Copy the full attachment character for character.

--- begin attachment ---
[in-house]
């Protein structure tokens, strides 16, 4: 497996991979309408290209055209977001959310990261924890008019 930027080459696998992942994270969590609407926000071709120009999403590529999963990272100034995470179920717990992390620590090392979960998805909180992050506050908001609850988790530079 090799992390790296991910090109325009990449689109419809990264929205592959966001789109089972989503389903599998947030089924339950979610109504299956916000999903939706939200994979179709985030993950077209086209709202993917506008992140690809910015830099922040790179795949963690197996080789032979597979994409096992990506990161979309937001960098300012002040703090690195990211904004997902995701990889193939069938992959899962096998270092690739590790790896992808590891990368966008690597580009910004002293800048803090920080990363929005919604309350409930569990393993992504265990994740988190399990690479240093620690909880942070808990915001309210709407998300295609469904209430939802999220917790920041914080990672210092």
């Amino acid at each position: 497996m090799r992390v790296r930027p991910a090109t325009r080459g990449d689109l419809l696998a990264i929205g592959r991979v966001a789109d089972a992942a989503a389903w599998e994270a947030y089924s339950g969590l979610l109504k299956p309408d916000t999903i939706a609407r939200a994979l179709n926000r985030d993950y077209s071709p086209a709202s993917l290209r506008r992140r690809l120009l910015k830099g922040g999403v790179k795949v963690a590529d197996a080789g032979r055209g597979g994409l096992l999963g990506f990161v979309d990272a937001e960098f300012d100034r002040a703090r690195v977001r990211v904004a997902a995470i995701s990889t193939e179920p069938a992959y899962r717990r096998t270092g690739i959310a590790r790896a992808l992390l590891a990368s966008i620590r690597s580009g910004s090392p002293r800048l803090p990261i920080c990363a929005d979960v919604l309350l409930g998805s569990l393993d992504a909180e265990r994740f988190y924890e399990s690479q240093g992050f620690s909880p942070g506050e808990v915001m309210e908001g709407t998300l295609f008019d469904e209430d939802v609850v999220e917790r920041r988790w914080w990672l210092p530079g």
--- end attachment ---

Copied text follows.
[in-house]
């Protein structure tokens, strides 16, 4: 497996991979309408290209055209977001959310990261924890008019 930027080459696998992942994270969590609407926000071709120009999403590529999963990272100034995470179920717990992390620590090392979960998805909180992050506050908001609850988790530079 090799992390790296991910090109325009990449689109419809990264929205592959966001789109089972989503389903599998947030089924339950979610109504299956916000999903939706939200994979179709985030993950077209086209709202993917506008992140690809910015830099922040790179795949963690197996080789032979597979994409096992990506990161979309937001960098300012002040703090690195990211904004997902995701990889193939069938992959899962096998270092690739590790790896992808590891990368966008690597580009910004002293800048803090920080990363929005919604309350409930569990393993992504265990994740988190399990690479240093620690909880942070808990915001309210709407998300295609469904209430939802999220917790920041914080990672210092």
């Amino acid at each position: 497996m090799r992390v790296r930027p991910a090109t325009r080459g990449d689109l419809l696998a990264i929205g592959r991979v966001a789109d089972a992942a989503a389903w599998e994270a947030y089924s339950g969590l979610l109504k299956p309408d916000t999903i939706a609407r939200a994979l179709n926000r985030d993950y077209s071709p086209a709202s993917l290209r506008r992140r690809l120009l910015k830099g922040g999403v790179k795949v963690a590529d197996a080789g032979r055209g597979g994409l096992l999963g990506f990161v979309d990272a937001e960098f300012d100034r002040a703090r690195v977001r990211v904004a997902a995470i995701s990889t193939e179920p069938a992959y899962r717990r096998t270092g690739i959310a590790r790896a992808l992390l590891a990368s966008i620590r690597s580009g910004s090392p002293r800048l803090p990261i920080c990363a929005d979960v919604l309350l409930g998805s569990l393993d992504a909180e265990r994740f988190y924890e399990s690479q240093g992050f620690s909880p942070g506050e808990v915001m309210e908001g709407t998300l295609f008019d469904e209430d939802v609850v999220e917790r920041r988790w914080w990672l210092p530079g």